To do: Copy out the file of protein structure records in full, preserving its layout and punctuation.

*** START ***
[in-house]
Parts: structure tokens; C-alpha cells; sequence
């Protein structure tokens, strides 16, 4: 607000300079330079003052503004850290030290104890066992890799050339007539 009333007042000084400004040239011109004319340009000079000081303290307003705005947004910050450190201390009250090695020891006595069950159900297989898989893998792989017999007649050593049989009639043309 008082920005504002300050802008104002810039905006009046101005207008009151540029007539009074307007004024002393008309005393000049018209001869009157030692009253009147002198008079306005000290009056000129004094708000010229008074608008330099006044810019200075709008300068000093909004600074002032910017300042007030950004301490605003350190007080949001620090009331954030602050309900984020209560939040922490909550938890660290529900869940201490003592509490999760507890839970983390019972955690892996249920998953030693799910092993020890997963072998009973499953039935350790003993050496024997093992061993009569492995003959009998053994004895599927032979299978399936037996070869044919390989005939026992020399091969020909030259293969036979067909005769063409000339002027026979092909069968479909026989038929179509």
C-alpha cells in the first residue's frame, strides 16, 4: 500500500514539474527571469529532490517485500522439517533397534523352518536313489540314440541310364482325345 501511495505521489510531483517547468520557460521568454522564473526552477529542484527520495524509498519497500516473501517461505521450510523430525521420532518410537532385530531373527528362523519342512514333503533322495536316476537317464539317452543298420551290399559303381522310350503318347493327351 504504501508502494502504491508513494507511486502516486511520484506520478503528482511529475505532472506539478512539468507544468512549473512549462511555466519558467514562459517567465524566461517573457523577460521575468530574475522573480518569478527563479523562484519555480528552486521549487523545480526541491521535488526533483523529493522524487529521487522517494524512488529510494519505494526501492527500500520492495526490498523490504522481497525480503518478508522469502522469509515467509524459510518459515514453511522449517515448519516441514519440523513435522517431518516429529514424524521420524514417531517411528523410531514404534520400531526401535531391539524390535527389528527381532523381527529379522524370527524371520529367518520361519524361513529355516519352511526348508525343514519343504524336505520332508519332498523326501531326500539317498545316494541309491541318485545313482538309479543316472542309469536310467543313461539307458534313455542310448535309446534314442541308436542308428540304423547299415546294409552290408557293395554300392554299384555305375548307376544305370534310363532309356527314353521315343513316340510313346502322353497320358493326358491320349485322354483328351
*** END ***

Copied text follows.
[in-house]
Parts: structure tokens; C-alpha cells; sequence
């Protein structure tokens, strides 16, 4: 607000300079330079003052503004850290030290104890066992890799050339007539 009333007042000084400004040239011109004319340009000079000081303290307003705005947004910050450190201390009250090695020891006595069950159900297989898989893998792989017999007649050593049989009639043309 008082920005504002300050802008104002810039905006009046101005207008009151540029007539009074307007004024002393008309005393000049018209001869009157030692009253009147002198008079306005000290009056000129004094708000010229008074608008330099006044810019200075709008300068000093909004600074002032910017300042007030950004301490605003350190007080949001620090009331954030602050309900984020209560939040922490909550938890660290529900869940201490003592509490999760507890839970983390019972955690892996249920998953030693799910092993020890997963072998009973499953039935350790003993050496024997093992061993009569492995003959009998053994004895599927032979299978399936037996070869044919390989005939026992020399091969020909030259293969036979067909005769063409000339002027026979092909069968479909026989038929179509």
C-alpha cells in the first residue's frame, strides 16, 4: 500500500514539474527571469529532490517485500522439517533397534523352518536313489540314440541310364482325345 501511495505521489510531483517547468520557460521568454522564473526552477529542484527520495524509498519497500516473501517461505521450510523430525521420532518410537532385530531373527528362523519342512514333503533322495536316476537317464539317452543298420551290399559303381522310350503318347493327351 504504501508502494502504491508513494507511486502516486511520484506520478503528482511529475505532472506539478512539468507544468512549473512549462511555466519558467514562459517567465524566461517573457523577460521575468530574475522573480518569478527563479523562484519555480528552486521549487523545480526541491521535488526533483523529493522524487529521487522517494524512488529510494519505494526501492527500500520492495526490498523490504522481497525480503518478508522469502522469509515467509524459510518459515514453511522449517515448519516441514519440523513435522517431518516429529514424524521420524514417531517411528523410531514404534520400531526401535531391539524390535527389528527381532523381527529379522524370527524371520529367518520361519524361513529355516519352511526348508525343514519343504524336505520332508519332498523326501531326500539317498545316494541309491541318485545313482538309479543316472542309469536310467543313461539307458534313455542310448535309446534314442541308436542308428540304423547299415546294409552290408557293395554300392554299384555305375548307376544305370534310363532309356527314353521315343513316340510313346502322353497320358493326358491320349485322354483328351